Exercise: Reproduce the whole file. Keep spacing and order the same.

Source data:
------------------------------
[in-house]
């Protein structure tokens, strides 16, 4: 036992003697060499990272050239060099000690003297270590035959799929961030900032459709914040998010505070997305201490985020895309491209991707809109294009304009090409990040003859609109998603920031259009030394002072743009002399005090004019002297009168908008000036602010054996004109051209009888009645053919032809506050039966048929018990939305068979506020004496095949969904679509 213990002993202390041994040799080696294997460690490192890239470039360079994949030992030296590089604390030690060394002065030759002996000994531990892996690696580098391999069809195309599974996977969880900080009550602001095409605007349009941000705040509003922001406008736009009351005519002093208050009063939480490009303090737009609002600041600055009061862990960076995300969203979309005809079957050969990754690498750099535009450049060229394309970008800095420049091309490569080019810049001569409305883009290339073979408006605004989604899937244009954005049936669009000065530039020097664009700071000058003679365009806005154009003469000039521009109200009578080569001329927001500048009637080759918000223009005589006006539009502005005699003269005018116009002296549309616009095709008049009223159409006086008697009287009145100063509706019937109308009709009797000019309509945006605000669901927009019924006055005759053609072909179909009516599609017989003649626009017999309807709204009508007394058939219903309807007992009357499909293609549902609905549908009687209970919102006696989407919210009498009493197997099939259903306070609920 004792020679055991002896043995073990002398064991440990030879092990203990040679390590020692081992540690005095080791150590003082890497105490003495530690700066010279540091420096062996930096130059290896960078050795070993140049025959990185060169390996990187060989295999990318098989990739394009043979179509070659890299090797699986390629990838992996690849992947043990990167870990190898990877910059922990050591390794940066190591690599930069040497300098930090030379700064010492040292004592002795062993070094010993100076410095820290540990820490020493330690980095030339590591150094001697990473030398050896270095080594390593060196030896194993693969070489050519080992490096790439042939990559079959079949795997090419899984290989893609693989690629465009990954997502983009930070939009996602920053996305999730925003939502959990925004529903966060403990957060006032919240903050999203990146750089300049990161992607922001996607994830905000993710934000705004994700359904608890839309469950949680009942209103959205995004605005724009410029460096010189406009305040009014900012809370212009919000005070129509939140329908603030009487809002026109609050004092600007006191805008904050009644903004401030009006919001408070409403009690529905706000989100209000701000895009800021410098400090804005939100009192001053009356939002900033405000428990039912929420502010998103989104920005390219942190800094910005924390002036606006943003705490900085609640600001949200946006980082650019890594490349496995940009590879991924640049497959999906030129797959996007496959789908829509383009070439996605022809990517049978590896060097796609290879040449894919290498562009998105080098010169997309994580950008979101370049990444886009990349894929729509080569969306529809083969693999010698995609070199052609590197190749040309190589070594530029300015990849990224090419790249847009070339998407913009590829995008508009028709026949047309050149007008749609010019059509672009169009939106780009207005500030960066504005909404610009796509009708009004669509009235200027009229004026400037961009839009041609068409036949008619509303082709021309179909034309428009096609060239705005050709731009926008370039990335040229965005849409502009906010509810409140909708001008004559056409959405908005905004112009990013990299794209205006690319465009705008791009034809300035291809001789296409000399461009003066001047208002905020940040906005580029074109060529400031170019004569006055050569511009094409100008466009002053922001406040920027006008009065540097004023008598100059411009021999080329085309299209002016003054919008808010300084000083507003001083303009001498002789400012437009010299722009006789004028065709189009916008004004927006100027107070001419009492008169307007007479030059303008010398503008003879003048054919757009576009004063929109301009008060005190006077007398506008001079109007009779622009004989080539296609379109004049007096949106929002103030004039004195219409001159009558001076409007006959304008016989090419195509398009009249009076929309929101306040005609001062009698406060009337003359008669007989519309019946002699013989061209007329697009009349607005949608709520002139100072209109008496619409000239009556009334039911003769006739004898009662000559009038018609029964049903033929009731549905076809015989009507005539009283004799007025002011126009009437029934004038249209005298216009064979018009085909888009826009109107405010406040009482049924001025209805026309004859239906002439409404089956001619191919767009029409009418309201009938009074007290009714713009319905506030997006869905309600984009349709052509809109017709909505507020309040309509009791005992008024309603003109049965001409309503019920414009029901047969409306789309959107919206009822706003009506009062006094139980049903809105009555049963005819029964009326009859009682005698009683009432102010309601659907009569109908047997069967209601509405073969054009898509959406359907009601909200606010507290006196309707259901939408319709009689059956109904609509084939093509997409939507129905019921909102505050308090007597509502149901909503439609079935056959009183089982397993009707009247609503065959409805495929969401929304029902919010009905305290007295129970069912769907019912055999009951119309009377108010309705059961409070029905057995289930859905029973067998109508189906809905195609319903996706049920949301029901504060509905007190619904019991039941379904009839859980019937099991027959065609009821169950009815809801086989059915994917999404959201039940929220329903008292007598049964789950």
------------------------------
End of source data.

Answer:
[in-house]
């Protein structure tokens, strides 16, 4: 036992003697060499990272050239060099000690003297270590035959799929961030900032459709914040998010505070997305201490985020895309491209991707809109294009304009090409990040003859609109998603920031259009030394002072743009002399005090004019002297009168908008000036602010054996004109051209009888009645053919032809506050039966048929018990939305068979506020004496095949969904679509 213990002993202390041994040799080696294997460690490192890239470039360079994949030992030296590089604390030690060394002065030759002996000994531990892996690696580098391999069809195309599974996977969880900080009550602001095409605007349009941000705040509003922001406008736009009351005519002093208050009063939480490009303090737009609002600041600055009061862990960076995300969203979309005809079957050969990754690498750099535009450049060229394309970008800095420049091309490569080019810049001569409305883009290339073979408006605004989604899937244009954005049936669009000065530039020097664009700071000058003679365009806005154009003469000039521009109200009578080569001329927001500048009637080759918000223009005589006006539009502005005699003269005018116009002296549309616009095709008049009223159409006086008697009287009145100063509706019937109308009709009797000019309509945006605000669901927009019924006055005759053609072909179909009516599609017989003649626009017999309807709204009508007394058939219903309807007992009357499909293609549902609905549908009687209970919102006696989407919210009498009493197997099939259903306070609920 004792020679055991002896043995073990002398064991440990030879092990203990040679390590020692081992540690005095080791150590003082890497105490003495530690700066010279540091420096062996930096130059290896960078050795070993140049025959990185060169390996990187060989295999990318098989990739394009043979179509070659890299090797699986390629990838992996690849992947043990990167870990190898990877910059922990050591390794940066190591690599930069040497300098930090030379700064010492040292004592002795062993070094010993100076410095820290540990820490020493330690980095030339590591150094001697990473030398050896270095080594390593060196030896194993693969070489050519080992490096790439042939990559079959079949795997090419899984290989893609693989690629465009990954997502983009930070939009996602920053996305999730925003939502959990925004529903966060403990957060006032919240903050999203990146750089300049990161992607922001996607994830905000993710934000705004994700359904608890839309469950949680009942209103959205995004605005724009410029460096010189406009305040009014900012809370212009919000005070129509939140329908603030009487809002026109609050004092600007006191805008904050009644903004401030009006919001408070409403009690529905706000989100209000701000895009800021410098400090804005939100009192001053009356939002900033405000428990039912929420502010998103989104920005390219942190800094910005924390002036606006943003705490900085609640600001949200946006980082650019890594490349496995940009590879991924640049497959999906030129797959996007496959789908829509383009070439996605022809990517049978590896060097796609290879040449894919290498562009998105080098010169997309994580950008979101370049990444886009990349894929729509080569969306529809083969693999010698995609070199052609590197190749040309190589070594530029300015990849990224090419790249847009070339998407913009590829995008508009028709026949047309050149007008749609010019059509672009169009939106780009207005500030960066504005909404610009796509009708009004669509009235200027009229004026400037961009839009041609068409036949008619509303082709021309179909034309428009096609060239705005050709731009926008370039990335040229965005849409502009906010509810409140909708001008004559056409959405908005905004112009990013990299794209205006690319465009705008791009034809300035291809001789296409000399461009003066001047208002905020940040906005580029074109060529400031170019004569006055050569511009094409100008466009002053922001406040920027006008009065540097004023008598100059411009021999080329085309299209002016003054919008808010300084000083507003001083303009001498002789400012437009010299722009006789004028065709189009916008004004927006100027107070001419009492008169307007007479030059303008010398503008003879003048054919757009576009004063929109301009008060005190006077007398506008001079109007009779622009004989080539296609379109004049007096949106929002103030004039004195219409001159009558001076409007006959304008016989090419195509398009009249009076929309929101306040005609001062009698406060009337003359008669007989519309019946002699013989061209007329697009009349607005949608709520002139100072209109008496619409000239009556009334039911003769006739004898009662000559009038018609029964049903033929009731549905076809015989009507005539009283004799007025002011126009009437029934004038249209005298216009064979018009085909888009826009109107405010406040009482049924001025209805026309004859239906002439409404089956001619191919767009029409009418309201009938009074007290009714713009319905506030997006869905309600984009349709052509809109017709909505507020309040309509009791005992008024309603003109049965001409309503019920414009029901047969409306789309959107919206009822706003009506009062006094139980049903809105009555049963005819029964009326009859009682005698009683009432102010309601659907009569109908047997069967209601509405073969054009898509959406359907009601909200606010507290006196309707259901939408319709009689059956109904609509084939093509997409939507129905019921909102505050308090007597509502149901909503439609079935056959009183089982397993009707009247609503065959409805495929969401929304029902919010009905305290007295129970069912769907019912055999009951119309009377108010309705059961409070029905057995289930859905029973067998109508189906809905195609319903996706049920949301029901504060509905007190619904019991039941379904009839859980019937099991027959065609009821169950009815809801086989059915994917999404959201039940929220329903008292007598049964789950």